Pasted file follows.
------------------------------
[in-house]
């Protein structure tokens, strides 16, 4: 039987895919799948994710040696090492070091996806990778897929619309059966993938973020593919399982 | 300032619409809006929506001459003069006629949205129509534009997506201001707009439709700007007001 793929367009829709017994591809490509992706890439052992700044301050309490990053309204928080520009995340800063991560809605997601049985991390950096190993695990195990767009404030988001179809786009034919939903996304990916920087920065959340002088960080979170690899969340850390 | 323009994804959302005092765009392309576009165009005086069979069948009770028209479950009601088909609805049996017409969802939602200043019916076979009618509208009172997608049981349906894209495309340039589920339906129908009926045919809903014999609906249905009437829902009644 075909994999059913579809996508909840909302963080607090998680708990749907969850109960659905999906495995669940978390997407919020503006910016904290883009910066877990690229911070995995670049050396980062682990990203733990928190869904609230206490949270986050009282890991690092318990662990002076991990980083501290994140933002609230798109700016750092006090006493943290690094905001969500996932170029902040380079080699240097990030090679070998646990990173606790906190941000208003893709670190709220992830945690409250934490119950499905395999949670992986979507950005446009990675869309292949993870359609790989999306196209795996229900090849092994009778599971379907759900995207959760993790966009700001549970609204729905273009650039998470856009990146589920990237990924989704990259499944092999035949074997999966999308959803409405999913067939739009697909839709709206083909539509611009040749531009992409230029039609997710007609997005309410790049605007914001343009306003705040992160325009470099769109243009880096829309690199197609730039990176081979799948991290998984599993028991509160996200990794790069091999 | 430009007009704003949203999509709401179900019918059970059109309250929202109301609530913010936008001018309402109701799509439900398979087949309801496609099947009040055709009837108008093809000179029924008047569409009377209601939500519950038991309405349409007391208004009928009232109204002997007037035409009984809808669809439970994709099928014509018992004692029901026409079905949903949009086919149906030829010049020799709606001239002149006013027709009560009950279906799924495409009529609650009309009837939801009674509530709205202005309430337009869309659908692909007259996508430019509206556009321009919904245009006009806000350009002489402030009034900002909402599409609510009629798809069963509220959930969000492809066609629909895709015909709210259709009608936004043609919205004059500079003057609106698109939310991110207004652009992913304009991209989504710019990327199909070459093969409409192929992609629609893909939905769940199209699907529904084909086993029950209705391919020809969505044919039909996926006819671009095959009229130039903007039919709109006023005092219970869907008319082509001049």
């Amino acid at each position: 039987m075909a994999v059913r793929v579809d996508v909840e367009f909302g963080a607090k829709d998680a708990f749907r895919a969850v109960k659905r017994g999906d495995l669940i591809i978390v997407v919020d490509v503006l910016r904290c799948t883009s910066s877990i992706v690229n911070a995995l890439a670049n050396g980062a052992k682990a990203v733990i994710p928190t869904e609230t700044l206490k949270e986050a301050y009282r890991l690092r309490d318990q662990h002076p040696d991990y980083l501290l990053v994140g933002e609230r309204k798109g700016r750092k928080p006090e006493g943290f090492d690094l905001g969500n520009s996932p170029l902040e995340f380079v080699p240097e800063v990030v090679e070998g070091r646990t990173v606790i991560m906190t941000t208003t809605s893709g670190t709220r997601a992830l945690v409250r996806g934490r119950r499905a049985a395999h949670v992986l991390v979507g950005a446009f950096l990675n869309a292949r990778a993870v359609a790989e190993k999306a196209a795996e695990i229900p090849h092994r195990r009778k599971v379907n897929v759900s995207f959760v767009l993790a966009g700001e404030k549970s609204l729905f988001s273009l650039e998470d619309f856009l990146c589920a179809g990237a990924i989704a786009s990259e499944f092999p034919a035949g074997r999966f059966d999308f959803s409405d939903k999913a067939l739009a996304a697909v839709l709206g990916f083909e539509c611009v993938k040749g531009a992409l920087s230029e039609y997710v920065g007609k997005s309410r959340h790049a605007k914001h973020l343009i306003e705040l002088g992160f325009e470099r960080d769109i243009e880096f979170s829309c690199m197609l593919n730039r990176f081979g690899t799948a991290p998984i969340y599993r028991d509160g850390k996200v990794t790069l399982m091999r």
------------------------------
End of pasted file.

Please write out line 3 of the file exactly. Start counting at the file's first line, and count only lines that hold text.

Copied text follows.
């Amino acid at each position: 039987m075909a994999v059913r793929v579809d996508v909840e367009f909302g963080a607090k829709d998680a708990f749907r895919a969850v109960k659905r017994g999906d495995l669940i591809i978390v997407v919020d490509v503006l910016r904290c799948t883009s910066s877990i992706v690229n911070a995995l890439a670049n050396g980062a052992k682990a990203v733990i994710p928190t869904e609230t700044l206490k949270e986050a301050y009282r890991l690092r309490d318990q662990h002076p040696d991990y980083l501290l990053v994140g933002e609230r309204k798109g700016r750092k928080p006090e006493g943290f090492d690094l905001g969500n520009s996932p170029l902040e995340f380079v080699p240097e800063v990030v090679e070998g070091r646990t990173v606790i991560m906190t941000t208003t809605s893709g670190t709220r997601a992830l945690v409250r996806g934490r119950r499905a049985a395999h949670v992986l991390v979507g950005a446009f950096l990675n869309a292949r990778a993870v359609a790989e190993k999306a196209a795996e695990i229900p090849h092994r195990r009778k599971v379907n897929v759900s995207f959760v767009l993790a966009g700001e404030k549970s609204l729905f988001s273009l650039e998470d619309f856009l990146c589920a179809g990237a990924i989704a786009s990259e499944f092999p034919a035949g074997r999966f059966d999308f959803s409405d939903k999913a067939l739009a996304a697909v839709l709206g990916f083909e539509c611009v993938k040749g531009a992409l920087s230029e039609y997710v920065g007609k997005s309410r959340h790049a605007k914001h973020l343009i306003e705040l002088g992160f325009e470099r960080d769109i243009e880096f979170s829309c690199m197609l593919n730039r990176f081979g690899t799948a991290p998984i969340y599993r028991d509160g850390k996200v990794t790069l399982m091999r």